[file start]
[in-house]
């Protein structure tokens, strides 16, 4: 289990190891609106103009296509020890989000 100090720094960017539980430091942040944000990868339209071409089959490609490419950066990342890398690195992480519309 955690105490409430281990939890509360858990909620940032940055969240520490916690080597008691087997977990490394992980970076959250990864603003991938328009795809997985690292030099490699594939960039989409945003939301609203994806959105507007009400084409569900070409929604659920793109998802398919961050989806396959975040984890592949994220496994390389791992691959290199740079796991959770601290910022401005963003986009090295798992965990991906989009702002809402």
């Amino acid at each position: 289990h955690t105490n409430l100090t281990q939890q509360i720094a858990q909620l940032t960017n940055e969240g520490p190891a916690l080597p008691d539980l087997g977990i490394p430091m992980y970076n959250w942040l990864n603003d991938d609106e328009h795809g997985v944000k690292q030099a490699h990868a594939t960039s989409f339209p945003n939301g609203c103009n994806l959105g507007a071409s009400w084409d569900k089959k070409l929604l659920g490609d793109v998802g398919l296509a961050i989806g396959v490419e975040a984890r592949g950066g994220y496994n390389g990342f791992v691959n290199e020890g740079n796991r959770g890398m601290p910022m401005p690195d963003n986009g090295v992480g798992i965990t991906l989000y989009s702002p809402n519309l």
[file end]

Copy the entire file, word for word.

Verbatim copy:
[in-house]
């Protein structure tokens, strides 16, 4: 289990190891609106103009296509020890989000 100090720094960017539980430091942040944000990868339209071409089959490609490419950066990342890398690195992480519309 955690105490409430281990939890509360858990909620940032940055969240520490916690080597008691087997977990490394992980970076959250990864603003991938328009795809997985690292030099490699594939960039989409945003939301609203994806959105507007009400084409569900070409929604659920793109998802398919961050989806396959975040984890592949994220496994390389791992691959290199740079796991959770601290910022401005963003986009090295798992965990991906989009702002809402």
């Amino acid at each position: 289990h955690t105490n409430l100090t281990q939890q509360i720094a858990q909620l940032t960017n940055e969240g520490p190891a916690l080597p008691d539980l087997g977990i490394p430091m992980y970076n959250w942040l990864n603003d991938d609106e328009h795809g997985v944000k690292q030099a490699h990868a594939t960039s989409f339209p945003n939301g609203c103009n994806l959105g507007a071409s009400w084409d569900k089959k070409l929604l659920g490609d793109v998802g398919l296509a961050i989806g396959v490419e975040a984890r592949g950066g994220y496994n390389g990342f791992v691959n290199e020890g740079n796991r959770g890398m601290p910022m401005p690195d963003n986009g090295v992480g798992i965990t991906l989000y989009s702002p809402n519309l």